Dirt, bacteria, and other small particles that could irritate your ear canal and cause hearing loss are shielded by ear wax. On the other side, too much ear wax can obstruct your ear canal and cause hearing loss. Knowing how to safely and effectively remove ear wax can help you safeguard your hearing and ear health.
Why do we have ear wax?
Ear wax is a natural substance that protects your ears by trapping microscopic debris like dust and bacteria that might otherwise injure them. According to the National Library of Medicine, ear wax also protects the sensitive skin inside your ear canal from water-related irritation (NLM).
As it moves from the inside of your ears to the outside of the ear canal, ear wax gathers dead skin cells, debris, and hair. According to Harvard Medical School, ear wax has antibacterial and antifungal properties, making it an effective natural ear cleanser. It continues by stating that if your ears do not produce or hold enough ear wax, they will be itchy and unpleasant.
Treatment of a common ear condition
Ear wax removal, according to the National Library of Medicine, can help you prevent and avoid hearing loss. According to the National Library of Medicine, most cases of ear wax buildup can be treated at home using treatments that soften the wax so it can be easily removed or washed out. It goes on to state that you may need to seek medical help in some circumstances to avoid injuring your ears or causing an infection.
According to the National Library of Medicine, hearing loss caused by ear wax buildup is usually temporary and disappears after the blockage is removed. Hearing loss that persists after wax removal should be checked and treated by a physician.
The side effects of excessive ear wax
Excessive ear wax can cause ear discomfort and hearing problems, according to the National Library of Medicine. According to the National Library of Medicine, ear wax buildup is associated with ear pain, a perception of blocked ears, and tinnitus (inner ear noises). It’s also possible that you have a partial hearing loss that gets worse with time.
The development of ear wax
Ear wax is also known as cerumen. It is a mixture of secretions from sebaceous glands and sweat glands in the outer ear canal’s walls, according to Harvard Medical School.
Secretions flow through the inner ear canal and into the outer ear canal when you chew or talk with your jaw, where they dry out and flake. This allows older ear wax deposits to flow out or be removed more easily, according to Harvard Medical School.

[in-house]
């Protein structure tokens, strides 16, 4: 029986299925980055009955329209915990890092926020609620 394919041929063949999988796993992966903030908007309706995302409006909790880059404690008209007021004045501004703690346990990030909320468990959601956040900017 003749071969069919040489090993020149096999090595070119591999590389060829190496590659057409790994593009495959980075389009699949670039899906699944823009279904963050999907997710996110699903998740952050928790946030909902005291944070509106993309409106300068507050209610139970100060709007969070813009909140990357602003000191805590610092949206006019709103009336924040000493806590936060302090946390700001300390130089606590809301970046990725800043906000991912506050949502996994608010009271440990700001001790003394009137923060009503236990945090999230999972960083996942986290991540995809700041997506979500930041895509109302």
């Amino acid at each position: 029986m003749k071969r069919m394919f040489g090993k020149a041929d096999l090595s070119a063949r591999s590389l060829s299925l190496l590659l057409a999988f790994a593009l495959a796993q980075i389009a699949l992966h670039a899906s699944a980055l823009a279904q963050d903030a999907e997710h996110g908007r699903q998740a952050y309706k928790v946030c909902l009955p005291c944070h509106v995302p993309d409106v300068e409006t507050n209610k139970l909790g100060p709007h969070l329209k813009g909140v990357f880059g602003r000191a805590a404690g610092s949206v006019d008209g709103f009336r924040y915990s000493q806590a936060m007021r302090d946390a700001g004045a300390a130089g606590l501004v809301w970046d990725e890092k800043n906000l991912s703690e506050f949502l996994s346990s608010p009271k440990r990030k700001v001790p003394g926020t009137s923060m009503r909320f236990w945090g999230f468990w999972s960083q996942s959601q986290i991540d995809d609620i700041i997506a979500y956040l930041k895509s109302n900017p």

Where wax comes from
According to Harvard Medical School, ear wax is a natural ear cleanser produced by glands in the ear canal to protect your ears from harmful dirt and other waste. No one knows why some people have more ear wax problems than others, according to the article.
Older adults with coarse, wiry hairs in their ears have more ear wax buildup problems than others, according to the University of Texas at Austin. Because some hearing aids are designed in such a way that wax cannot easily flow out of the ear canal, hearing aid users have more ear wax than non-users.
Ear wax removal tips
Cotton swabs are frequently used to remove ear wax buildup. Many medical experts advise against using this treatment, according to UC San Diego, because it can push wax deeper into the ear canal. It goes on to state that using wax-softening ear drops, which can be obtained at practically any pharmacy, is the easiest way to clean your ears.
To soften ear wax, the National Library of Medicine suggests using baby oil or mineral oil. With a small piece of cloth or tissue wrapped around your finger, you may simply remove the wax from the outer ear canal once you can see it.
The National Library of Medicine recommends consulting a doctor if you’re having problems removing ear wax. A doctor can employ other irrigation procedures, as well as a curette or suction equipment, to remove ear wax.
Tips for hearing-aid wearers
Hearing aid users should have their ear canals inspected for additional wax every three to six months, according to the National Library of Medicine. Ear wax is responsible for 60 percent to 70% of hearing aid degradation, according to Harvard Medical School. If you wear a hearing aid, have your doctor check your ears for ear wax buildup at least once every six months.